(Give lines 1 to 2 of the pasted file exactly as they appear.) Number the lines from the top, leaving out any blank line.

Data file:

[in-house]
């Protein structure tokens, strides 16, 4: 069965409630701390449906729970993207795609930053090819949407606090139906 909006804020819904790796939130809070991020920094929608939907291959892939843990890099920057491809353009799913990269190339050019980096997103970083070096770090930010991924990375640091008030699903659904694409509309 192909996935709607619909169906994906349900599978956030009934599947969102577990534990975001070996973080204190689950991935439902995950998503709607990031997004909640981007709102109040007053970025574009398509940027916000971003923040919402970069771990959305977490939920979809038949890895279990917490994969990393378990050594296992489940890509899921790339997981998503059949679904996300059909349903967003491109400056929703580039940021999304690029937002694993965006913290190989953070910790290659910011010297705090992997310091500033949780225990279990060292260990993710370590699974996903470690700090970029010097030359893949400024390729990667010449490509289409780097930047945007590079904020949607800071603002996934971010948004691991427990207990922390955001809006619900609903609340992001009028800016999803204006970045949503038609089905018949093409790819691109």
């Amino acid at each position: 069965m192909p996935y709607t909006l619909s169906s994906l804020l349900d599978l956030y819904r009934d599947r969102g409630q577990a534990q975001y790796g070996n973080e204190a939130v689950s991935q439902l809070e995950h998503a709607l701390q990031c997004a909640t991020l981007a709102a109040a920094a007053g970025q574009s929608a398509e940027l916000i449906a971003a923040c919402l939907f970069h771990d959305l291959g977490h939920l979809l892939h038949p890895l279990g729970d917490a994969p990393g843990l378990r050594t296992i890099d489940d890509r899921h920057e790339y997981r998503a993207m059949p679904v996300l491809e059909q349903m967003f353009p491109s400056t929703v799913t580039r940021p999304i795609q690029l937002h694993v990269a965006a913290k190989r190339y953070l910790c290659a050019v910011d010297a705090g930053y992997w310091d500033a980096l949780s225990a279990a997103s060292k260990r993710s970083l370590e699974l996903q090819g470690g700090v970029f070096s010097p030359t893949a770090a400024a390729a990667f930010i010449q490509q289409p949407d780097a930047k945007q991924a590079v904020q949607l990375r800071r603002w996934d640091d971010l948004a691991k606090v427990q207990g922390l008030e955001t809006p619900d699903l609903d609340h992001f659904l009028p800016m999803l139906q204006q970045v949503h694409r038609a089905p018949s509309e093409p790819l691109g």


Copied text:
[in-house]
């Protein structure tokens, strides 16, 4: 069965409630701390449906729970993207795609930053090819949407606090139906 909006804020819904790796939130809070991020920094929608939907291959892939843990890099920057491809353009799913990269190339050019980096997103970083070096770090930010991924990375640091008030699903659904694409509309 192909996935709607619909169906994906349900599978956030009934599947969102577990534990975001070996973080204190689950991935439902995950998503709607990031997004909640981007709102109040007053970025574009398509940027916000971003923040919402970069771990959305977490939920979809038949890895279990917490994969990393378990050594296992489940890509899921790339997981998503059949679904996300059909349903967003491109400056929703580039940021999304690029937002694993965006913290190989953070910790290659910011010297705090992997310091500033949780225990279990060292260990993710370590699974996903470690700090970029010097030359893949400024390729990667010449490509289409780097930047945007590079904020949607800071603002996934971010948004691991427990207990922390955001809006619900609903609340992001009028800016999803204006970045949503038609089905018949093409790819691109």